http://stackoverflow.com/questions/1753 ... 81#5132081
http://www.boost.org/doc/libs/1_54_0/li ... /gzip.html
(and as linked in that other thread)
http://www.boost.org/doc/libs/1_43_0/li ... usage.html

It'd probably be fine to just set things up to always output and expected input as compressed text, for saving/loading, and possibly for interprocess messaging, although in the case of interprocess messaging, only selected parameters containing large blocks of data would likely be worth compressing.

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Re: GZStream and Platform incompatibility

#5 Post by Dilvish » Sun Jan 12, 2014 12:38 am

Geoff the Medio wrote:Also, as often or more, people are using different boost versions to save and load, which can likely break serialization even on the same system. I'm not sure how affected text vs. binary is by this, though I'd guess binary would be more likely to be.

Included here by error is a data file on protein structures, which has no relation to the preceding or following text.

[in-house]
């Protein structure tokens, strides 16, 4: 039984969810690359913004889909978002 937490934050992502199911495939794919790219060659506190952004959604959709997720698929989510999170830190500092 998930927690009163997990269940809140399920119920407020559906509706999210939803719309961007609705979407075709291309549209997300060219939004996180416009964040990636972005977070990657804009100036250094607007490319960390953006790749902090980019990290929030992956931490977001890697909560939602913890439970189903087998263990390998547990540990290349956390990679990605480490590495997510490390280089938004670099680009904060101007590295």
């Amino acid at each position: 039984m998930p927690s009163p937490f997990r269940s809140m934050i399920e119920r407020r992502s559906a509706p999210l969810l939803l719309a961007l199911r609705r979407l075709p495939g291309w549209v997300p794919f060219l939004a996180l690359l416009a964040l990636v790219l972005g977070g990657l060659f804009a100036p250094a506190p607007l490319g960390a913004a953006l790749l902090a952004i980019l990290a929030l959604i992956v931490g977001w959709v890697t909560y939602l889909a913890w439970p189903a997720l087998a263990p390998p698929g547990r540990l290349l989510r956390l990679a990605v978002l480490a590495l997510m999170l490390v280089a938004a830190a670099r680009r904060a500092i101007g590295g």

it's my understanding the current boost archives are backwards compatible quite a ways now; I think this is getting to be a fairly rare problem for us.
...it seems to me that our debugging capabilities would be improved if in addition to the option for using [uncompressed] text archives we also had an option to compress the text archives with zlib, as tzlaine indicated used to always be done.
Not sure of your point here... Uncompressed archives would be a bit easier to open, though even compressed ones are probably easily openable using a standard archive reader program like 7-zip for debugging inspection purposes.
I mean that a lot of times folks post Windows savegames regarding some problem they've encountered, and I for one am not set up well on Windows to do anything with those. With a bit of effort I can get a system booted up in Windows, and update FO, and load the game to see what's going on, but even then I'm not set up in Windows to do any dev work like fixing an AI problem. Other times I see folks post savegames from Linux that you and other devs wouldn't be able to work with.